To manage weight loss in a multi-pet house, Linder might ask owners to feed the healthy-weight cat in a box with an opening that the rotund cat can’t squeeze through. If the bigger cat manages to bust into the box, she’ll recommend a high-tech covered bowl that only reveals food when the microchip on the healthy-weight pet’s collar gets close enough to tell it, “Open Sesame.”
In homes where Fido may be indulging in a daylong smorgasbord because family members don’t know who’s already fed him or how much, Linder creates a fail-proof system for portion control. “After the initial consult, I provide a list of the pet’s favorite treats and their calorie content. Each evening, someone in the family measures out the pet’s allotted amount of food, selects treats that add up to the pet’s daily treat calorie allowance and places everything into a ‘food allowance box’ for the next day. Once the box is empty, the pet is out of calories,” says Linder.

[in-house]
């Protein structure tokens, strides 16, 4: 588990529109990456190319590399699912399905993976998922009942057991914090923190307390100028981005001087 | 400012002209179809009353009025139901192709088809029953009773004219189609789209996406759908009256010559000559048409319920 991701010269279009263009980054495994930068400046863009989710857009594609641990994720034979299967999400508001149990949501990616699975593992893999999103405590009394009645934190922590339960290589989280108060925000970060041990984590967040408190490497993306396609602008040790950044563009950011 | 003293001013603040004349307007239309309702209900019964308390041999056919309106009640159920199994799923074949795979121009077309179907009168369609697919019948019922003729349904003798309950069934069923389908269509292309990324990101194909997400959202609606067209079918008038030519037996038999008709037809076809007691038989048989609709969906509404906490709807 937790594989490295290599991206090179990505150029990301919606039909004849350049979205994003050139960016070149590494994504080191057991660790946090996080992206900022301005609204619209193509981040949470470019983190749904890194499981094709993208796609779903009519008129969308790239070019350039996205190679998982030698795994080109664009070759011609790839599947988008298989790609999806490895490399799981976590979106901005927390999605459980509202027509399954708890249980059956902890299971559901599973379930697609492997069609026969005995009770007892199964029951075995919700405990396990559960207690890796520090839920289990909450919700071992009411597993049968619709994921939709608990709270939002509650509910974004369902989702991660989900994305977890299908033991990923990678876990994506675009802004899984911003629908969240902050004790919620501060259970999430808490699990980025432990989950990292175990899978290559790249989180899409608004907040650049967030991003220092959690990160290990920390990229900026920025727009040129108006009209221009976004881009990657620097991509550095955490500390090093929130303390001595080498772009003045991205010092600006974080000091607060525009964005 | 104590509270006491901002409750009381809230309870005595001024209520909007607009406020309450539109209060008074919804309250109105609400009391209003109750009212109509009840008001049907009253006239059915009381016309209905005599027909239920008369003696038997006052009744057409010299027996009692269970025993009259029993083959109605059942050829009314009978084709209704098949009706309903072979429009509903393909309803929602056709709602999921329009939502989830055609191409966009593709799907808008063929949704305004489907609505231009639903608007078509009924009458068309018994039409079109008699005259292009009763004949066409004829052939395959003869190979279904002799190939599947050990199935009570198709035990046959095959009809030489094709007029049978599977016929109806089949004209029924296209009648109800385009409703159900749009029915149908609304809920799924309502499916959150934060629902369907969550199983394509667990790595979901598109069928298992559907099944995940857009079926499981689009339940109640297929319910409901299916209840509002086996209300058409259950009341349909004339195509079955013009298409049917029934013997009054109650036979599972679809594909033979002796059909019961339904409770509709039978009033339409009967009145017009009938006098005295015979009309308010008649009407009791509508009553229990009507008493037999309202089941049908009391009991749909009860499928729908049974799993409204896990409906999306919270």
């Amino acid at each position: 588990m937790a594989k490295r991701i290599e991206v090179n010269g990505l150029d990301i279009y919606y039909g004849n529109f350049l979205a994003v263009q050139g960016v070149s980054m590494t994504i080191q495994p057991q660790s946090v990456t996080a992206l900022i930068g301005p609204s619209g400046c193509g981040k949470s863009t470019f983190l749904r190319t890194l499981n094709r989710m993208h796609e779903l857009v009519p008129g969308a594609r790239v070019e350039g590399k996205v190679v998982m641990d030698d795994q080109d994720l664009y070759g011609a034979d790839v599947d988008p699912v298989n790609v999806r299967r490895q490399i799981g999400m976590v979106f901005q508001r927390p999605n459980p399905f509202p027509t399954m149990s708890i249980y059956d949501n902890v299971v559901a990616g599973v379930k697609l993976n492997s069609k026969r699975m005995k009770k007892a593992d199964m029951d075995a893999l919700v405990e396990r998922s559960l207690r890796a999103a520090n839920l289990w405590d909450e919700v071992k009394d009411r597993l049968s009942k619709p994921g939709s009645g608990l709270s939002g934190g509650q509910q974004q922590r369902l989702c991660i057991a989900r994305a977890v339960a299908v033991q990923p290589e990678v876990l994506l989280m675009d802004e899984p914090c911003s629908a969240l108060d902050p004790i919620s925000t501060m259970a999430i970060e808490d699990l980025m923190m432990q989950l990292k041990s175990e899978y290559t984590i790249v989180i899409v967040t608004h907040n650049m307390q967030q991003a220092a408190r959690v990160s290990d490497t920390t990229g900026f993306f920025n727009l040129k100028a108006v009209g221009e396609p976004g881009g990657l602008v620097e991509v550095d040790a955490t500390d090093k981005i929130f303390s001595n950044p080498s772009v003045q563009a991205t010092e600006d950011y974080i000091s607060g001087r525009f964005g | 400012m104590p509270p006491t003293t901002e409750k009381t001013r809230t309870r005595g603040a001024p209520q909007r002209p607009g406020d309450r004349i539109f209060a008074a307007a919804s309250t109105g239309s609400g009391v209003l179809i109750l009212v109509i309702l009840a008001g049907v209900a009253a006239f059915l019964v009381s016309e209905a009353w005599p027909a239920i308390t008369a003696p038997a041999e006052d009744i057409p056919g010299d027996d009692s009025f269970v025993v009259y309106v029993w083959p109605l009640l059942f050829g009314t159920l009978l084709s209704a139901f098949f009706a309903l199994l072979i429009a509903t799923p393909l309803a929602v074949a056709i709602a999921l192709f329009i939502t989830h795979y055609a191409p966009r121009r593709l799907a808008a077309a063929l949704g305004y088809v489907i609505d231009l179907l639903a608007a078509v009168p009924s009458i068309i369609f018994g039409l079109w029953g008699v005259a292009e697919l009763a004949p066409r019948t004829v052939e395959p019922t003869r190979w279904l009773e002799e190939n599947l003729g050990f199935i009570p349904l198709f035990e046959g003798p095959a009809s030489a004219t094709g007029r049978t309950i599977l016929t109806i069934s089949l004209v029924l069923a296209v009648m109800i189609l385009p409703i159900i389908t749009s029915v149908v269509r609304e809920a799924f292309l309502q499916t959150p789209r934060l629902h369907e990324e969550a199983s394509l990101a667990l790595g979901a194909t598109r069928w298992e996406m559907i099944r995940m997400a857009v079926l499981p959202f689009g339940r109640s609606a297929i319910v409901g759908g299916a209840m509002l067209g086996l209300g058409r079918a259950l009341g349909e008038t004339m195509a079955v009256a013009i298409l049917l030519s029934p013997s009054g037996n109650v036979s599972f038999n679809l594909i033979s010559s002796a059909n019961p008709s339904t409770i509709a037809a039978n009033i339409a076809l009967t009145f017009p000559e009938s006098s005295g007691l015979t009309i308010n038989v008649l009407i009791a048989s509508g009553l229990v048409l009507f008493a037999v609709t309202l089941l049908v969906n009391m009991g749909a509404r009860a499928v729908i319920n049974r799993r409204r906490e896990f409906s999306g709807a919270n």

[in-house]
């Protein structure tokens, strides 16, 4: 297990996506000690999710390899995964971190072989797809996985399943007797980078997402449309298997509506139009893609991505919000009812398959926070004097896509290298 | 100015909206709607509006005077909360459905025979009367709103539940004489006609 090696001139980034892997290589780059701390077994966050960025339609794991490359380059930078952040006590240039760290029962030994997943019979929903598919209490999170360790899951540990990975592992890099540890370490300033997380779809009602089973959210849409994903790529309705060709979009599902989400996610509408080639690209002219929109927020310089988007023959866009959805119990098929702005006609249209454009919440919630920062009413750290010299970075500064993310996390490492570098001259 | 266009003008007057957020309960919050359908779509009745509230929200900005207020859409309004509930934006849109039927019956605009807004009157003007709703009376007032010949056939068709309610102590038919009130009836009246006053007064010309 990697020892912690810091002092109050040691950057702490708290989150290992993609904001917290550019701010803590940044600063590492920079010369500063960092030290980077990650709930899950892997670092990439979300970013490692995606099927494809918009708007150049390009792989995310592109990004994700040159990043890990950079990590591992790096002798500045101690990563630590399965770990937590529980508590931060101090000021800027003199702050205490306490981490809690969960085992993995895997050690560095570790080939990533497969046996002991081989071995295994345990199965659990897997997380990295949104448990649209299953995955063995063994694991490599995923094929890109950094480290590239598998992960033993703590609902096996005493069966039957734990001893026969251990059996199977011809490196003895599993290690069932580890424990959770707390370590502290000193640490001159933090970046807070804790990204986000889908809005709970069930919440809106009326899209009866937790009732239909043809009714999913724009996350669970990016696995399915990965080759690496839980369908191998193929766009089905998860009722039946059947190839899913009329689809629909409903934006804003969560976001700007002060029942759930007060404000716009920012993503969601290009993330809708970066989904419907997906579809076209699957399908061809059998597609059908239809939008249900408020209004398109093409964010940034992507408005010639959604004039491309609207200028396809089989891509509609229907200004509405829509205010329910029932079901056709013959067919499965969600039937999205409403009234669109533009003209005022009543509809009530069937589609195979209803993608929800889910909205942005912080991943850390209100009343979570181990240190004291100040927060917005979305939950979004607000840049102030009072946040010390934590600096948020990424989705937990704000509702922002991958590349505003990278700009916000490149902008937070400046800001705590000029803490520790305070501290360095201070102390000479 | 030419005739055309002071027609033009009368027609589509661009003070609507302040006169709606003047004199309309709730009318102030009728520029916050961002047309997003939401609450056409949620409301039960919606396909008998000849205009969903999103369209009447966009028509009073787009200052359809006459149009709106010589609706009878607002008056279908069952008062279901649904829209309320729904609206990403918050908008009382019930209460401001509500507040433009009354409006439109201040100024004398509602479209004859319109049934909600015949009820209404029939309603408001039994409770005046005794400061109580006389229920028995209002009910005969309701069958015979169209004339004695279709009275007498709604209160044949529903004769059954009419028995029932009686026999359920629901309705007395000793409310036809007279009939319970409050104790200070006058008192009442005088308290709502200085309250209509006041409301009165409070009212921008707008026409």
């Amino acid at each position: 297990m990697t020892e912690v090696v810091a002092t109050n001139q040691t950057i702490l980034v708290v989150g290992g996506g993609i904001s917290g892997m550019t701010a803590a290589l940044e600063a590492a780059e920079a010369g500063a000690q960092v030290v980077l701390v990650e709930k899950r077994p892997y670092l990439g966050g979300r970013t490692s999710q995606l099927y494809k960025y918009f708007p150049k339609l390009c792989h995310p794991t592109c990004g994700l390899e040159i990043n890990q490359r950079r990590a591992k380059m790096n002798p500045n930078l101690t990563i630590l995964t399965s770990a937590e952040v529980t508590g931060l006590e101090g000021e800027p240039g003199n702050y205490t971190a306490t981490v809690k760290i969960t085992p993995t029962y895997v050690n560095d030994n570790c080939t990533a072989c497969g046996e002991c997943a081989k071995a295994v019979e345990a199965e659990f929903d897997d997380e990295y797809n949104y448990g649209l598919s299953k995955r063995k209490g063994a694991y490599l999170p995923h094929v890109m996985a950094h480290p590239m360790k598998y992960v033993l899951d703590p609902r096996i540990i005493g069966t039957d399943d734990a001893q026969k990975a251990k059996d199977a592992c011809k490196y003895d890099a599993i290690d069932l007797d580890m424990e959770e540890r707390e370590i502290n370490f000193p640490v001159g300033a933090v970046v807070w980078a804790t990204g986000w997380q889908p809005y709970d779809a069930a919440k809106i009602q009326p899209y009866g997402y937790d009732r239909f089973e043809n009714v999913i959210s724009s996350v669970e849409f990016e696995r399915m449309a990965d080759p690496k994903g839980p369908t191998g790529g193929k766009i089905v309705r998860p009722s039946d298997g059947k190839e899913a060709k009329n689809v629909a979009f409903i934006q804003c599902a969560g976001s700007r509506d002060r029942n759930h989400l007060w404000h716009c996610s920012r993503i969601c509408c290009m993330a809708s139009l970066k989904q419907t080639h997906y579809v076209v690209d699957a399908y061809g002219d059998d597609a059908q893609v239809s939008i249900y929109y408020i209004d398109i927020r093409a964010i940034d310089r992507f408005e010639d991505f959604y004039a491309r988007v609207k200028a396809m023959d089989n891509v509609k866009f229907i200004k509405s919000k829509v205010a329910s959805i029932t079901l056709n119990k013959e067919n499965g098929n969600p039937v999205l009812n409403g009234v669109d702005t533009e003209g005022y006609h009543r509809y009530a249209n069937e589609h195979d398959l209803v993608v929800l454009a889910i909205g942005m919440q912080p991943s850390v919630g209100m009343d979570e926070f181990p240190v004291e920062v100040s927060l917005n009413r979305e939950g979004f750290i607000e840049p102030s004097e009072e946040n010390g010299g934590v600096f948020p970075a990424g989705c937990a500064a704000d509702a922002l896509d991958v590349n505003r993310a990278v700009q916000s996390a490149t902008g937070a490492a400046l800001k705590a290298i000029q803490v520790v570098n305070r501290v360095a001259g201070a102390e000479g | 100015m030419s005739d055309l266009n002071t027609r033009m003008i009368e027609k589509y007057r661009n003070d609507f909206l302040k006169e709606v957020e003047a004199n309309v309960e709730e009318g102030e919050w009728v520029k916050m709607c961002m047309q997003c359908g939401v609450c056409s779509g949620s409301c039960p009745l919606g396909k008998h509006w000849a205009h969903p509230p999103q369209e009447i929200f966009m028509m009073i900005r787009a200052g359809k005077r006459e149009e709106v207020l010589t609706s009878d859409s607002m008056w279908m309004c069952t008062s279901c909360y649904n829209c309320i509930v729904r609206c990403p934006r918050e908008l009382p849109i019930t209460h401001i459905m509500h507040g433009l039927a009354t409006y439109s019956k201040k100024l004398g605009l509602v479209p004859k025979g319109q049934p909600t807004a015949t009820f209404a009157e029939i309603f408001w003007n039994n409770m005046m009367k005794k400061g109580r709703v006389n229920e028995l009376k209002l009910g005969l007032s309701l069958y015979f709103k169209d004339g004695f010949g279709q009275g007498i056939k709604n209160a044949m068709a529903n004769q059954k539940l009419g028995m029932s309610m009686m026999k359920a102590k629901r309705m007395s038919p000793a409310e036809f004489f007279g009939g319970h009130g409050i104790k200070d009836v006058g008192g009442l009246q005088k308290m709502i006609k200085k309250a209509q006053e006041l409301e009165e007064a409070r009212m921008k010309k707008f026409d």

A similar strategy is working for Bella, the dachshund.
“I have three kids, and everybody feeds Bella,” says Borek. “She still gets treats, but those are limited to no more than 10 a day now.” And for the dachshund with the discerning palate, Linder found two foods that Borek serves in rotation.
Five months after her disc surgery, Bella is well on her way to a full recovery and a trimmed-down figure. She has lost more than 6 pounds—27 percent of her starting weight. (Think about a 200-pound person slimming down to 146 pounds.)